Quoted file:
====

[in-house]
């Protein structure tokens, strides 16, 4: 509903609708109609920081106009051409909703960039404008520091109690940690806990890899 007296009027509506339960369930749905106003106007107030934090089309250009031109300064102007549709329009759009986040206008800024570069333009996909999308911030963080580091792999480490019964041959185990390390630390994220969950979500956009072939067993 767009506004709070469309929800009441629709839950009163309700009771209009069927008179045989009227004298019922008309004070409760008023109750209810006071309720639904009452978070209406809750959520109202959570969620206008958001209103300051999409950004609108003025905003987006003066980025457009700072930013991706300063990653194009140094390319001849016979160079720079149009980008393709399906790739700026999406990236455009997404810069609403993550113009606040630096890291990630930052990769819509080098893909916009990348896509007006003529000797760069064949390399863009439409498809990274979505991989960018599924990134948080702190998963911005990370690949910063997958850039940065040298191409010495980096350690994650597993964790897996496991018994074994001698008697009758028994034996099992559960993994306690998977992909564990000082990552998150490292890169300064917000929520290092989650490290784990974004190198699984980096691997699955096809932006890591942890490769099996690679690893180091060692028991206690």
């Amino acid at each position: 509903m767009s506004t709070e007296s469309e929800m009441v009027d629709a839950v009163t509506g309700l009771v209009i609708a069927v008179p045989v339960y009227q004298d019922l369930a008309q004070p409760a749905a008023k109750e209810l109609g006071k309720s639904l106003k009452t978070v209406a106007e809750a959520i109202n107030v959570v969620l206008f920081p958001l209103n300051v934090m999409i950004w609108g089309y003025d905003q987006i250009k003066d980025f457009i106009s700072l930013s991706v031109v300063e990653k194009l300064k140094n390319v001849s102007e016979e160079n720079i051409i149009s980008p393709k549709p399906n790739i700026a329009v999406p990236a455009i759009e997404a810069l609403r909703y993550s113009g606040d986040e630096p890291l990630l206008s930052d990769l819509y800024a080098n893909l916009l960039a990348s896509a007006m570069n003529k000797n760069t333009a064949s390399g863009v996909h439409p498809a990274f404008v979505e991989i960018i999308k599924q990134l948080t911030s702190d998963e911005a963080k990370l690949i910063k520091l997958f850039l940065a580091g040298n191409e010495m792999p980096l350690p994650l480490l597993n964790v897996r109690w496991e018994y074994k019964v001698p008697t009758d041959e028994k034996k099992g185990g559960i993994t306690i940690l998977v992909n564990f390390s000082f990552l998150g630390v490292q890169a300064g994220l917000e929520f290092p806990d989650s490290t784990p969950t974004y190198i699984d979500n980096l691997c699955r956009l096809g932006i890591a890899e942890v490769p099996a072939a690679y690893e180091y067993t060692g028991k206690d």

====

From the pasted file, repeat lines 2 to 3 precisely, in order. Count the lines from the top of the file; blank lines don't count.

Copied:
């Protein structure tokens, strides 16, 4: 509903609708109609920081106009051409909703960039404008520091109690940690806990890899 007296009027509506339960369930749905106003106007107030934090089309250009031109300064102007549709329009759009986040206008800024570069333009996909999308911030963080580091792999480490019964041959185990390390630390994220969950979500956009072939067993 767009506004709070469309929800009441629709839950009163309700009771209009069927008179045989009227004298019922008309004070409760008023109750209810006071309720639904009452978070209406809750959520109202959570969620206008958001209103300051999409950004609108003025905003987006003066980025457009700072930013991706300063990653194009140094390319001849016979160079720079149009980008393709399906790739700026999406990236455009997404810069609403993550113009606040630096890291990630930052990769819509080098893909916009990348896509007006003529000797760069064949390399863009439409498809990274979505991989960018599924990134948080702190998963911005990370690949910063997958850039940065040298191409010495980096350690994650597993964790897996496991018994074994001698008697009758028994034996099992559960993994306690998977992909564990000082990552998150490292890169300064917000929520290092989650490290784990974004190198699984980096691997699955096809932006890591942890490769099996690679690893180091060692028991206690």
């Amino acid at each position: 509903m767009s506004t709070e007296s469309e929800m009441v009027d629709a839950v009163t509506g309700l009771v209009i609708a069927v008179p045989v339960y009227q004298d019922l369930a008309q004070p409760a749905a008023k109750e209810l109609g006071k309720s639904l106003k009452t978070v209406a106007e809750a959520i109202n107030v959570v969620l206008f920081p958001l209103n300051v934090m999409i950004w609108g089309y003025d905003q987006i250009k003066d980025f457009i106009s700072l930013s991706v031109v300063e990653k194009l300064k140094n390319v001849s102007e016979e160079n720079i051409i149009s980008p393709k549709p399906n790739i700026a329009v999406p990236a455009i759009e997404a810069l609403r909703y993550s113009g606040d986040e630096p890291l990630l206008s930052d990769l819509y800024a080098n893909l916009l960039a990348s896509a007006m570069n003529k000797n760069t333009a064949s390399g863009v996909h439409p498809a990274f404008v979505e991989i960018i999308k599924q990134l948080t911030s702190d998963e911005a963080k990370l690949i910063k520091l997958f850039l940065a580091g040298n191409e010495m792999p980096l350690p994650l480490l597993n964790v897996r109690w496991e018994y074994k019964v001698p008697t009758d041959e028994k034996k099992g185990g559960i993994t306690i940690l998977v992909n564990f390390s000082f990552l998150g630390v490292q890169a300064g994220l917000e929520f290092p806990d989650s490290t784990p969950t974004y190198i699984d979500n980096l691997c699955r956009l096809g932006i890591a890899e942890v490769p099996a072939a690679y690893e180091y067993t060692g028991k206690d």